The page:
She couldn’t make out the way to the Mall on her own, so she took directions from a person standing at a roadside tea stall. After getting the directions she set off joyfully to roam around the place where the spirit of her hero still lingered. Some fifteen minutes later, as she saw the Mall area nearing, she couldn’t contain her joy and started walking towards it as fast as she could. The place had not changed since the last time she had been there. The fountain atop the small hill, the sheltered sitting area, the book shop, and Keventers—everything she loved about this place was as it was. She was so glad that Sameer had conceived this trip initially. As she sat on the steps in front of the fountain, she missed the view of the faraway mountain peaks because they had become completely obscured by the thick fog. She knew she was getting late, but decided to have a cup of hot chocolate before returning—Feluda-style. Later when she was returning a peaceful feeling stole over her. The bitterness towards Mrs Cheung took a back seat for now.

She tried to see through the fog as she walked, but by now it was so dense that she couldn’t see anything beyond a few inches. She missed the tea stall where she had taken her directions earlier. The road seemed to stretch endlessly in front of her. When she realised that the return journey was taking more time than normal, she felt truly panicked. But she kept walking. Then a new fear pervaded her mind: What if she fell off the edge of the road? The road was narrow after all and she couldn’t see where she was going. She edged towards the mountains and tried to feel the rocks beneath her palms. When she felt the rough stones grazing her fingertips, she edged even closer towards the mountain and felt a bit reassured. But no matter how long she walked, she couldn’t find any end to the road. The fog was as thick as ever with no signs of lifting anytime soon.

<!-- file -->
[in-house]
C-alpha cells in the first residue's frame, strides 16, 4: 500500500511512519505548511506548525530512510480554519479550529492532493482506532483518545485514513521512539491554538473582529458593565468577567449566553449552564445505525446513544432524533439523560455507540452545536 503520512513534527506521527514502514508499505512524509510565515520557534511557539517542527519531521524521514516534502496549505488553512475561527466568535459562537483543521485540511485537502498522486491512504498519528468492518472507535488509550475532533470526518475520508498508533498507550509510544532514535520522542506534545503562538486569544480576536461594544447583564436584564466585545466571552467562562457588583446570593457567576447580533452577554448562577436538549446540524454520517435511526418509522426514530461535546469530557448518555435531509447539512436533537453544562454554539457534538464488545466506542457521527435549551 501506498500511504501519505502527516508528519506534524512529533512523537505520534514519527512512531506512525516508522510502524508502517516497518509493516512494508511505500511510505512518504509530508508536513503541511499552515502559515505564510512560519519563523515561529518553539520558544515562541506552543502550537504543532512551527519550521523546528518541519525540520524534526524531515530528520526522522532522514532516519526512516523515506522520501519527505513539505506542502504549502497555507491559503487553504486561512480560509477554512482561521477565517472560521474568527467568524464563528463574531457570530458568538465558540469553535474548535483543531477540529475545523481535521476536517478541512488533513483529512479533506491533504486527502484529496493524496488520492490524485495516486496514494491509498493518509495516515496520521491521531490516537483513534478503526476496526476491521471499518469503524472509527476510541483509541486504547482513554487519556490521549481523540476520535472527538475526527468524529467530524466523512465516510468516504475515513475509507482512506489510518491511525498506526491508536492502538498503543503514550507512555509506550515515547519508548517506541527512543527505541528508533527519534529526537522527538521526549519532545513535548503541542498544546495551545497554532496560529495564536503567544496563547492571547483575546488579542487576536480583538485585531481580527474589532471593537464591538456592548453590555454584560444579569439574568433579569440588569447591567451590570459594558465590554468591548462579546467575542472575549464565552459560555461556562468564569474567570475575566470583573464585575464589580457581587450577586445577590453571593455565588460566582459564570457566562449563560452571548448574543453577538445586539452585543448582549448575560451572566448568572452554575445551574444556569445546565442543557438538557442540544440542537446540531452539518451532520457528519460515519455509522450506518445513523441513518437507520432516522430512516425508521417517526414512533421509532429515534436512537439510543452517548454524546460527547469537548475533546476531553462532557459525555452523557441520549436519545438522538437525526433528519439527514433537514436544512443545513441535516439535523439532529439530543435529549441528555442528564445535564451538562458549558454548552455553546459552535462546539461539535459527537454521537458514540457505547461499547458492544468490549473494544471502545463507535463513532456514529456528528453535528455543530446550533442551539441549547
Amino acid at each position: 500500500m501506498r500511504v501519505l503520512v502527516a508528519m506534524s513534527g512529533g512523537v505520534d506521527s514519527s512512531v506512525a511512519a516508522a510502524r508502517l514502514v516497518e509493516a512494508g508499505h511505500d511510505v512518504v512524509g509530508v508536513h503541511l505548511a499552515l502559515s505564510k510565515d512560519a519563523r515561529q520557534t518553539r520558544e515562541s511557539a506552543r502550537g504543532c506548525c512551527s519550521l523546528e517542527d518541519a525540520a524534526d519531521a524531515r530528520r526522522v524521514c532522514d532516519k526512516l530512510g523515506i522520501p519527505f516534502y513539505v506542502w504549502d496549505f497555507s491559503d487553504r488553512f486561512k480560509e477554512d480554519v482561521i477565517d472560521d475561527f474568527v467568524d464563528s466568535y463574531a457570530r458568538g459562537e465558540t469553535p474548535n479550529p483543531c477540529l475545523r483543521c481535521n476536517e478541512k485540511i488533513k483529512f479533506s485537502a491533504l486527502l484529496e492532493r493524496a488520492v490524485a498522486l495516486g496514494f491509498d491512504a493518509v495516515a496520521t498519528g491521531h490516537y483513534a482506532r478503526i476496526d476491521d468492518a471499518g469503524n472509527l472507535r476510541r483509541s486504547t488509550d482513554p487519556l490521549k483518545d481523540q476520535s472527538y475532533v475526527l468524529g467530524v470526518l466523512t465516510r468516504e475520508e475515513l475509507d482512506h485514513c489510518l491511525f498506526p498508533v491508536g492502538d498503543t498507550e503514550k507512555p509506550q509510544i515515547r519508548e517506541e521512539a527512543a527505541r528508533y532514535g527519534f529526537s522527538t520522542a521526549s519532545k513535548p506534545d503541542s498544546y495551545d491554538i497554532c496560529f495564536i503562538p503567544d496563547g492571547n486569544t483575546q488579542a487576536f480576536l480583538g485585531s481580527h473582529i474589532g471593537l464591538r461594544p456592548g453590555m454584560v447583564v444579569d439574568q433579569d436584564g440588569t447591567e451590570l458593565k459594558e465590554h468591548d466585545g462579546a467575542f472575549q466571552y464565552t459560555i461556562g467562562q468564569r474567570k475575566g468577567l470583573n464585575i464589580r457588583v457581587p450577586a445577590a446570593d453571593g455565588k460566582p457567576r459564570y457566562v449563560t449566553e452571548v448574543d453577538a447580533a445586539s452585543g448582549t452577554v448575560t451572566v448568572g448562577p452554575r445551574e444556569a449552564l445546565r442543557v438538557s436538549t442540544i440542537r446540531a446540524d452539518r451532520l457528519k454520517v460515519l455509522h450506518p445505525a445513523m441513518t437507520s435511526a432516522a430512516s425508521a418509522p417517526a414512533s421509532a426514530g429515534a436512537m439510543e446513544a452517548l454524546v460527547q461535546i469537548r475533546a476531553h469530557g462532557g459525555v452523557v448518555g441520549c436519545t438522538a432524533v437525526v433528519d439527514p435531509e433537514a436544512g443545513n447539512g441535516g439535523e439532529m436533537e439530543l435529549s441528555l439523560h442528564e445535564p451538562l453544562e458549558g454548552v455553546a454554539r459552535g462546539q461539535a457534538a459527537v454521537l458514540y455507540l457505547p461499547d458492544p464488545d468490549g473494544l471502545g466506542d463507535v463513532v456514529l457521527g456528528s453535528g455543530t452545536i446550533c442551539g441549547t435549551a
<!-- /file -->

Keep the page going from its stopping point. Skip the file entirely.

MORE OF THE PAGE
Seeing no other option in front of her, she called up Sameer—he knew his way around here. His voice sounded anxious when he picked up the call. She was grateful to hear his voice in her panicked state. “Mini, where the hell are you? I’ve been trying to reach you for so long now. Are you all right?”

Snigdha felt completely choked. Somehow, she managed to croak an answer, “No, Sameer. I’m lost. I can’t see anything through the fog. I don’t know where I am.”

Sameer asked urgently, “Where were you returning from?”

Snigdha said, trying not to panic anymore, “From the Mall.”

“Okay. Can you tell me what was the last thing you saw on the road?”

Snigdha replied after trying to think, “I…I think there was a small grocery store on the way.”

Sameer asked, “Did you see an old man sitting there with a shawl on?”

“Yes. A red shawl.”

Sameer sounded a bit relieved when he said, “That’s good. You didn’t stray off the main road, did you now?”

Snigdha replied, “I tried not to. Sameer, where are you?”

Sameer replied soothingly, “Oh sweetheart, don’t worry. Just stay where you are. I’ll get there.”

Sameer was about to hang up, but Snigdha got distressed. “Sameer, wait wait…”

Her panic was getting him panicked as well. “What is it?”

Snigdha pleaded, “Please, don’t hang up. I’ll feel more scared.”

Sameer said, “No, I won’t disconnect. Just stay calm.”

Snigdha stopped walking and leaned against the mountain, waiting for Sameer to arrive. She tried to focus only on his voice as he kept soothing her over the phone.

Snigdha was clutching her phone desperately, trying to believe that Sameer would find her soon. But suddenly the phone line went dead. There was no network. By now she was numb with fear. She could hear nothing around her. The only good thing was that the fog had lifted a bit. She thought wistfully that if the fog vanished completely, she could try to retrace her steps. But Sameer had asked her to stay where she was. So, she waited with bated breath. When she could no longer stand, she slid against the mountain and slumped on the road. She closed her eyes, rested her head on the rocks, and started praying. She had no idea how much time was passing.

Suddenly she heard footsteps approaching. Her eyes flew open and she screamed, “Sameer!”

Sameer shouted back, “Mini!” Snigdha could hear his running footsteps.